The 159-metre-high Stuibenfall Waterfall near Umhausen in the Ötztal valley is no less spectacular. It is the largest waterfall in Tirol and well developed and easily accessible via an established hiking trail. This leads over 700 steps and an 80-metre suspension bridge, past five viewing platforms and the thundering waters to the starting point of the waterfall in Niederthai. The family-friendly via ferrata along the waterfall also enjoys great popularity.
More information on Tirol’s waterfalls can be found at www.tyrol.com/waterfalls.
A hike to one of the many Tirolean mountain lakes is the perfect choice for those who like to combine being active with refreshing entertainment. Depending on personal preference, you can choose between a short, family-friendly hike or a challenging tour encompassing some 1,500 metres in elevation difference. One recommended hiking destination for families, for example, is the idyllically situated Lake Obernberger See in the Wipptal Valley, whose water flows underground. But no matter where you go in Tirol: hikers can look forward to idyllic waters in an impressive mountain setting. Tips for hikes to mountain lakes can be found at www.tyrol.com/hikes-to-mountain-lakes.
Those wanting to embark on a multi-day waterside tour, can sample the delights for example of the Isel Trail in Osttirol, or the Lech River Trail in Tirol’s Lech Valley. The first leads along 76 kilometres of one of the last free-flowing glacial rivers in the Alps from its estuary to its source. The second follows one of the last wild river landscapes in Europe, the Lech, for 125 kilometres from its source close to Lake Formarinsee to the Allgäu region in Germany.
As both long-distance trails do not involve any major technical challenges, they are also easy to negotiate with children. However, those who prefer one-day family hikes and excursions to mountain lakes and gorges will find what they are looking for at www.tyrol.com/family-walks.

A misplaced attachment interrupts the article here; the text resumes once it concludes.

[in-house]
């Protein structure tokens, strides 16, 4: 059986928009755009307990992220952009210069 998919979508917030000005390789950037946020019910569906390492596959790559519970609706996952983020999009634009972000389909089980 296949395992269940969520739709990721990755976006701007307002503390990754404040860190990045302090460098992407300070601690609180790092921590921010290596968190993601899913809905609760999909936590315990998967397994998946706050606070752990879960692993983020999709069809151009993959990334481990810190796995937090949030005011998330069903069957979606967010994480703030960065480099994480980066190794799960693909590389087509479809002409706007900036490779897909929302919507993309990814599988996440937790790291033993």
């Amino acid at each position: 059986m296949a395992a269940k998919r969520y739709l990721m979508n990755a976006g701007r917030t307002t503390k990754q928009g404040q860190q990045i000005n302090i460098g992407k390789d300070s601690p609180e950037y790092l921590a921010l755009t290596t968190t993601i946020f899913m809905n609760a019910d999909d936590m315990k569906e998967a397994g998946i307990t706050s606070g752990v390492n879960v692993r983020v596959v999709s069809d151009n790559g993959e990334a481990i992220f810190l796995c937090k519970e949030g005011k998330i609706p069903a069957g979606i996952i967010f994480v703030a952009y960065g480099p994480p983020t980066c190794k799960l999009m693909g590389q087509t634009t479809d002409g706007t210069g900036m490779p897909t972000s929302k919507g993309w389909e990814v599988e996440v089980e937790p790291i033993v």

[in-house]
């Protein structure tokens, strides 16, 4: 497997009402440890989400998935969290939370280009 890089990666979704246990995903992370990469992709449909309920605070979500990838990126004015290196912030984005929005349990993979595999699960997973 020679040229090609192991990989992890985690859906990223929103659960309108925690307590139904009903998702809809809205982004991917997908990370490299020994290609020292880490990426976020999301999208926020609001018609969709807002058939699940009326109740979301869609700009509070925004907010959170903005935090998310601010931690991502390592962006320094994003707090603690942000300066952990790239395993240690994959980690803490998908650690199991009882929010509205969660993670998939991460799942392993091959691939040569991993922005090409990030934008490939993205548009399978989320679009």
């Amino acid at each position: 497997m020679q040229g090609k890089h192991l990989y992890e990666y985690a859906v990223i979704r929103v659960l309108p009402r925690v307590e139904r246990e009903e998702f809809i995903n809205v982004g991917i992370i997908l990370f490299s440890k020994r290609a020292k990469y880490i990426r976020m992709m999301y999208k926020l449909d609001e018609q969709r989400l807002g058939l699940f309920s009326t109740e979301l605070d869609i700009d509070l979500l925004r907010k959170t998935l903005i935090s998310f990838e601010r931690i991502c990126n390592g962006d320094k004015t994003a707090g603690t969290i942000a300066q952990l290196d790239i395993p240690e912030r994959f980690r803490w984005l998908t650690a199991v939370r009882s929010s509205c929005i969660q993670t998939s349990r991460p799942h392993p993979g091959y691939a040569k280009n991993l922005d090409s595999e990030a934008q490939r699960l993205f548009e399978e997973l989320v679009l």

Gorges and canyons
Hikes to Tirol’s most beautiful gorges and canyons are also well suited for families. They were formed over time immemorial, as water cleaved its way from the mountain down to the valley. Nowadays, these mystical places of natural beauty are particularly popular day trip destinations on hot summer days and well accessible – thanks to an array of manmade walkways and steps. Ranging from Schanner Gorge on the Arlberg to Tiefenbach Gorge in the Tirolean Lowlands and Galitzen Gorge in Osttirol, these popular day trip destinations can be found all over Tirol.
More information on Tirol’s gorges and canyons can be found at www.tyrol.com/gorges-canyons.
Kneipp facilities and healing springs
It is a long-established fact that water also possesses healing properties. Tirol therefore offers perfect conditions for treatments and therapies in the wellness and health sector. In addition to numerous Kneipp facilities, which are often located directly in town centres or along hiking and cycling routes, there are numerous healing springs with proven benefits – for example the waters at Längenfeld Thermal Spring, which soothes rheumatic disease and symptoms of degeneration, as well as healing injuries. Guests can enjoy the beneficial thermal water in the popular Aqua Dome spa. A comprehensive range of therapies from the Bad Häring sulphur spring is available in the eponymous resort and spa centre, while guests can also find certified healing water to drink at several healing springs and public fountains in Tirol.
More information on Tirol’s healing wells and springs can be found at www.tyrol.com/blog/b-recommendations/the-ways-of-water-in-tirol-healing-wells-and-springs.
Themed hikes and nature parks
Many Tirolean regions are highly conscious of their precious water resources and make them accessible to guests on various themed trails and hikes. The Umbal Waterfall Trail, Tux Water World and WildeWasserWeg – WhiteWaterTrail in the Stubai Valley are all rewarding hikes. There are also numerous family-friendly options for discovering the element of water in the form of Hexenwasser Söll, the Lanser See buggy-friendly walk or Nature’s Ice Palace on the Hintertux Glacier. Hikes and excursions to the lakes, rivers and themed trails in the Tirolean nature parks and Hohe Tauern National Park are especially nature-oriented and authentic: www.tyrol.com/nature-parks
Further information on summer in Tirol as well as hikes and excursion destinations focusing on the element of water can be found at www.tyrol.com/summer-holidays.